Author: Siyang Sun
Speech-Language Pathologist
with Ronni Rowland

Why is play important? “Playing is how children express themselves, interact with the world, establish relationships, and learn motor, language, cognitive, and social-emotional skills,” explains Siyang Sun, speech-language pathologist with ELG. “When you play with your child, this develops both mind and body.”

Young children enjoy surprises, funny scenarios, hiding and finding objects, as well as freedom and exploration. Siyang recommends playing these fun games with children under 6.

1. From Peekaboo to Hide-and-Seek

For infants/toddlers: 
Hide your eyes with your hands, and then reveal them while saying “Peekaboo!” or “Here I am!” Repeat the activity, this time covering and revealing your child’s eyes. For another option, show a toy (such as a teddy bear) and then hide it while asking, “Where is the bear?” Slowly reveal the toy and say, “The bear is here!”

For children over two: 
Try hide-and-seek games both inside and outside of the house. Practice more complex language, such as locational words (e.g. behind the door, under the bed) and instructions with multiple steps (e.g. “Let’s go to the bedroom and see if Dad is behind the curtain!”)


2. Creative Spaces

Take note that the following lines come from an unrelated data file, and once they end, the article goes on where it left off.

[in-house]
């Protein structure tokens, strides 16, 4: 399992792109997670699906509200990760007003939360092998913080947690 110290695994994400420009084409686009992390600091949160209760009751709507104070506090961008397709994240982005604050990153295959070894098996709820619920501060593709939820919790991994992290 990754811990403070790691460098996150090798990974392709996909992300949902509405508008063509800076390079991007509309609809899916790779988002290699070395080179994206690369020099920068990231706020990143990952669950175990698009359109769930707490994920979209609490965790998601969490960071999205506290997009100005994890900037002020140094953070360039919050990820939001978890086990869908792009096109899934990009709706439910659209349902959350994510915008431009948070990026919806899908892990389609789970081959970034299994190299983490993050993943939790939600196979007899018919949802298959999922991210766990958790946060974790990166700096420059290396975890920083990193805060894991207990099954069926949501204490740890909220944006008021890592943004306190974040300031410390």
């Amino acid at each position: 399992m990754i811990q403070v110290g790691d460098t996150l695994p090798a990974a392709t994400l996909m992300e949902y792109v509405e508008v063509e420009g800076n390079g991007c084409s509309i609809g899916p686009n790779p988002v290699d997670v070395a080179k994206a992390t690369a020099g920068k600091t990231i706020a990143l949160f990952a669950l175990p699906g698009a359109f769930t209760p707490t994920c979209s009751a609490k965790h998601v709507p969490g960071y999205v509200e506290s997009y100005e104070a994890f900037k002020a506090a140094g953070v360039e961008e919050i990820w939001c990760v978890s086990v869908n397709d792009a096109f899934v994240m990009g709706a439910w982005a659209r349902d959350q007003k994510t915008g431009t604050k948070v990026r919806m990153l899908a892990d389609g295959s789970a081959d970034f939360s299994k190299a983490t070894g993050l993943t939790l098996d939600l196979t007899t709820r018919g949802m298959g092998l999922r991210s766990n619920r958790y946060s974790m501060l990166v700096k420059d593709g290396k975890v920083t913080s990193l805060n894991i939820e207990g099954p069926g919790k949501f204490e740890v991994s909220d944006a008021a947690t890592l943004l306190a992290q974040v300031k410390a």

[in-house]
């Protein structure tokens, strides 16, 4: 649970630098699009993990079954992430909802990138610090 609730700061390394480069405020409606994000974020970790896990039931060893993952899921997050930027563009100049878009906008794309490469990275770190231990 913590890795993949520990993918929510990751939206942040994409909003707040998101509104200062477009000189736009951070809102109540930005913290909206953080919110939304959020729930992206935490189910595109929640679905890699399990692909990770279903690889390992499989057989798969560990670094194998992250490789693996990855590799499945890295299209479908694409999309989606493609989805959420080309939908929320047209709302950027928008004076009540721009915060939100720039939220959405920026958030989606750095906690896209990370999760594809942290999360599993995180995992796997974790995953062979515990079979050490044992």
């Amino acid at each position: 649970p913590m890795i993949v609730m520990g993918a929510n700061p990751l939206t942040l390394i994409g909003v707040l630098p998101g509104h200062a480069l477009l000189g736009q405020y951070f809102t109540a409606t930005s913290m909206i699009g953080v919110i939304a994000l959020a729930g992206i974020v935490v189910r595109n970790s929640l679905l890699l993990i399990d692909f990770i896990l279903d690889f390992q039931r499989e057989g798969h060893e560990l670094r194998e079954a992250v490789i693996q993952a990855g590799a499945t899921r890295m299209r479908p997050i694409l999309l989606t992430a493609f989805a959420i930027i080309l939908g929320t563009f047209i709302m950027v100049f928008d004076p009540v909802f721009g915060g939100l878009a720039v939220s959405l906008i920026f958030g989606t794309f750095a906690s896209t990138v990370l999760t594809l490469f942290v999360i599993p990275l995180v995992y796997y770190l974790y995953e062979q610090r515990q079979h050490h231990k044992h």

For infants/toddlers: 
Accompany children to different rooms and places, describing the objects you see, the sounds you hear, and activities that occur in each of the different locations (e.g. “I see fruit in the kitchen.”)

For children over two:
Create fun spaces for children, such as a building a “tent” with a chair, table, sheet, and cushions. Encourage children to make their own creative spaces using household materials. To develop vocabulary, describe the space, for example,  “It is a red and long tent!” or “You are crawling into your tent—watch your head!” or “It’s too dark inside—maybe you need a flashlight.” Play pretend games together, such as walking through a forest when a storm hits and you need to find a shelter.

3. Child Chefs

For infants/toddlers: 
Encourage your child to watch you prepare and cook food. Label the kitchenware and food. Give your child a toy pan and plastic utensils, and while your child “cooks,” copy them and describe the actions aloud.

For children over two: 
Create a small “kitchen” for your child to prepare and cook play dough food. After your child is familiar with the cooking game, play alternatives such as preparing a pretend dinner or going “shopping” to buy ingredients.

Play face-to-face with your child frequently. Children learn important social skills when they can see your eyes and facial expressions. Every child is different, so adjust activities based on your child’s interests and abilities. Most importantly, have fun!